Bishop Martyn's address at the annual Justice Service 2022

Bishop Martyn's address at the Justice Service 16 October 2022

On September 12, 1960, John F. Kennedy, the Democratic candidate for President, gave a speech in Houston, Texas on the role of religion in politics. The “religious issue” had dogged his campaign. Kennedy was a Roman Catholic, and no Catholic had ever been elected President. There was a general fear that Kennedy would be beholden to the Vatican in the conduct of his office or might impose Catholic doctrine on public policy.

Hoping to allay these fears, Kennedy agreed to speak about the role his religion would play in his presidency, should he be elected. His answer was simple: none. “Whatever issue may come before me as president” he said, “on birth control, divorce, censorship, gambling or any other subject – I will make my decision in accordance with what my conscience tells me to be the national interest.”

46 years later, on June 28, 2006, Barack Obama, soon to become a candidate for his party’s presidential nomination gave a very different speech on the role of religion in politics. He described his own Christian faith and argued for the relevance of religion to political argument.

Religion, he said, was not only a source of resonant political rhetoric, (he is of course quite a Pentecostal preacher himself), but he went on to argue that the solution to certain social problems requires moral transformation, not legislation. “Our fear of getting ‘preachy’”, he said, “may lead us to discount the role that values and culture play in some of our most urgent social problems.” Addressing problems such as “poverty and racism, the uninsured and the unemployed,” would require “changes in hearts and a change in minds.”

Two very similar men, young and gifted, carrying the hopes of millions, but with two very different views on the role of religion in politics.

In just a few weeks’ time, I have the great privilege and honour of entering the House of Lords. In a tradition going back to the 14th century, Bishops have been part of the upper House of Parliament. Today this tradition takes the form of 26 of the 42 diocesan bishops sitting in the House of Lords with 751 other members, hereditary and appointed. The 26 are decided on length of time in office, hence the fact that after six years as Bishop of Leicester, I am now to take the place of the recently retired Bishop of Blackburn.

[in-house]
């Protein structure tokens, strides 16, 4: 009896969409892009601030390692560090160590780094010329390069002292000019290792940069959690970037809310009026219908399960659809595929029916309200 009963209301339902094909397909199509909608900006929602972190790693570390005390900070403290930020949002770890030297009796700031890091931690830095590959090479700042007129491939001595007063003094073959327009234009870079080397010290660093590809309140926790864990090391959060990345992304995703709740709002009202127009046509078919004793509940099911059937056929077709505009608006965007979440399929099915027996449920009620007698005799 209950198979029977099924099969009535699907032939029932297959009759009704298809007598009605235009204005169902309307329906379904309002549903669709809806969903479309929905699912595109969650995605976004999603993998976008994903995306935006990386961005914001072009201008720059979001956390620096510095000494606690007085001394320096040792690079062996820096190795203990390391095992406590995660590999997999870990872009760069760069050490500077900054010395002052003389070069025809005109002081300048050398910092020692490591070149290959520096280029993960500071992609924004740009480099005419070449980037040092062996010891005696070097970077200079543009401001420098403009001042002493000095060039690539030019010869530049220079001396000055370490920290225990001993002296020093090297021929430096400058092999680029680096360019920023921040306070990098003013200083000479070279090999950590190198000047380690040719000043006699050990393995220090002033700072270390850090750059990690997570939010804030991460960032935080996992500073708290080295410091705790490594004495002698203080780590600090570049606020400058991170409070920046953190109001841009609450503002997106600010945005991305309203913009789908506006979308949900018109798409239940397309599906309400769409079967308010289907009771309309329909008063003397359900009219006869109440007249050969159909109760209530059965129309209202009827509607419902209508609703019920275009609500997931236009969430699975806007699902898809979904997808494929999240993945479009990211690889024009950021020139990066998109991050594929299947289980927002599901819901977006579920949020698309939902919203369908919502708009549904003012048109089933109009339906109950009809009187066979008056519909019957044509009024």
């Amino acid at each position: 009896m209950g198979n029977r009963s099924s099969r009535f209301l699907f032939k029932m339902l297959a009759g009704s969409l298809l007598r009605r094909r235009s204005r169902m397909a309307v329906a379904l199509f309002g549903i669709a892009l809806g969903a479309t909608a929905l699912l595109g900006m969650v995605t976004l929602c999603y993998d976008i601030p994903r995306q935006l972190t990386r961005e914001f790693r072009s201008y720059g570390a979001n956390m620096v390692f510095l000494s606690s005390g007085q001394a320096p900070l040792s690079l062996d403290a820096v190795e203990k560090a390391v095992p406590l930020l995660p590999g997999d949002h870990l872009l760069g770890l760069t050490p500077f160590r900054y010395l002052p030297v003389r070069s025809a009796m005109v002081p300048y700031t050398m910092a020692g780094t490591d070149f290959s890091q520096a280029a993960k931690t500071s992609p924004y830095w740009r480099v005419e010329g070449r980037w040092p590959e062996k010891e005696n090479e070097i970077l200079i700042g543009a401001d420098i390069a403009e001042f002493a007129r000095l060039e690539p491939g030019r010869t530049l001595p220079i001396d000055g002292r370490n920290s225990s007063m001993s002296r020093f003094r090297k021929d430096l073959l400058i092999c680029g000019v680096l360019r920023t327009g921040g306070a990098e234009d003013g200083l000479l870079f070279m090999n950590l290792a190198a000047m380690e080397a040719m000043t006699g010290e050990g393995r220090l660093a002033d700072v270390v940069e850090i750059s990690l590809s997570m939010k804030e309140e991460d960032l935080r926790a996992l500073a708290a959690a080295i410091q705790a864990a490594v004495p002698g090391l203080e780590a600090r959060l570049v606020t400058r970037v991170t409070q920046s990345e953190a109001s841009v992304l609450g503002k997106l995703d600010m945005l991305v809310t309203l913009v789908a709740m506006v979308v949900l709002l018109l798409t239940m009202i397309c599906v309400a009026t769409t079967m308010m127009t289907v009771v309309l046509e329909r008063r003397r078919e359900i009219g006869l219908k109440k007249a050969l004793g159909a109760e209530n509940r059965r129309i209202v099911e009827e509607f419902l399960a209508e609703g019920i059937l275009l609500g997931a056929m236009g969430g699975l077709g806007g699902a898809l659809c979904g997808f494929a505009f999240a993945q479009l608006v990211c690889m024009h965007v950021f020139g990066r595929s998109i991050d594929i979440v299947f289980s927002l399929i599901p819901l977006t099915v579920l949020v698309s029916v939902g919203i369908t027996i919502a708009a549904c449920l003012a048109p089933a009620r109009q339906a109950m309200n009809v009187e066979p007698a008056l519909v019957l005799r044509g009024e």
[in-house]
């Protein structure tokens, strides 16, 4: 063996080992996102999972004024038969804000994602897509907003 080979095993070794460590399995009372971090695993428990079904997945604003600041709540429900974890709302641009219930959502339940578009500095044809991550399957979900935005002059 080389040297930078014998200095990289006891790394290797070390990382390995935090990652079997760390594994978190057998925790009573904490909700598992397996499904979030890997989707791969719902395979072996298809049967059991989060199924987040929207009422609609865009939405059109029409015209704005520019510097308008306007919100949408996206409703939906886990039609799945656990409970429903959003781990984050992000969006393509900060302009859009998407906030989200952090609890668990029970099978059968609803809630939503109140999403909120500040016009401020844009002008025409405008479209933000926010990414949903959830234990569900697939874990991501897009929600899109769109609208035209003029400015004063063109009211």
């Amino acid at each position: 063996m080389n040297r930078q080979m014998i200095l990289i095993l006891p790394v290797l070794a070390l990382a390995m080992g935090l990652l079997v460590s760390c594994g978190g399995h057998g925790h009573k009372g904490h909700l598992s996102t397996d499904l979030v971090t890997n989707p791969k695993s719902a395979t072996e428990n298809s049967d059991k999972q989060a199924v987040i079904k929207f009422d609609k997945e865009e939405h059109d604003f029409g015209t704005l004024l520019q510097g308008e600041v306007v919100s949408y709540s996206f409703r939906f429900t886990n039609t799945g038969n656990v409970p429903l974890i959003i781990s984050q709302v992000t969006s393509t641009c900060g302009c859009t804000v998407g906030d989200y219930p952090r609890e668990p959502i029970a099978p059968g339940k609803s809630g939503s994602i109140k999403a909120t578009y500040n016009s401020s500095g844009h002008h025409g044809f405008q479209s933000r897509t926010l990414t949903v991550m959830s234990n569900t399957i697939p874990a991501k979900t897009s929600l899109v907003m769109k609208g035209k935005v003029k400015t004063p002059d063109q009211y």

I am very aware that the place of bishops within the Lords is highly contested. For some like the National Secular Society it is simply anathema to have religious leaders involved in public life. Others ask the question as to why it is only bishops - why not other Christian denominations and other faith leaders. And the answer that the Church of England is the established church in this country is not a satisfactory answer for some people. 
But then there is the more subtle argument that those who make the law, together with those who interpret it and those who enforce it, should be neutral when it comes to moral and religious questions. This is the argument famously put forward by the philosopher John Rawls, who, speaking of the American judicial system said: “the justices cannot, of course invoke their own personal morality, nor the ideals and virtues of morality generally. Those they must view as irrelevant. Equally, they cannot invoke their or other peoples’ religious or philosophical views… they must restrict themselves to arguments that all citizens can reasonably be expected to accept.” 

This is the John Kennedy approach – religion and politics must be completely separate. But perhaps you won’t be surprised to know that I am more persuaded by the Barack Obama approach, which acknowledges the fact that everyone of us has values and commitments which shape our decisions and there is no such thing as ‘neutrality’ in moral matters. Even Kennedy spoke of being “guided by his conscience”, though he didn’t elaborate on what he meant by this.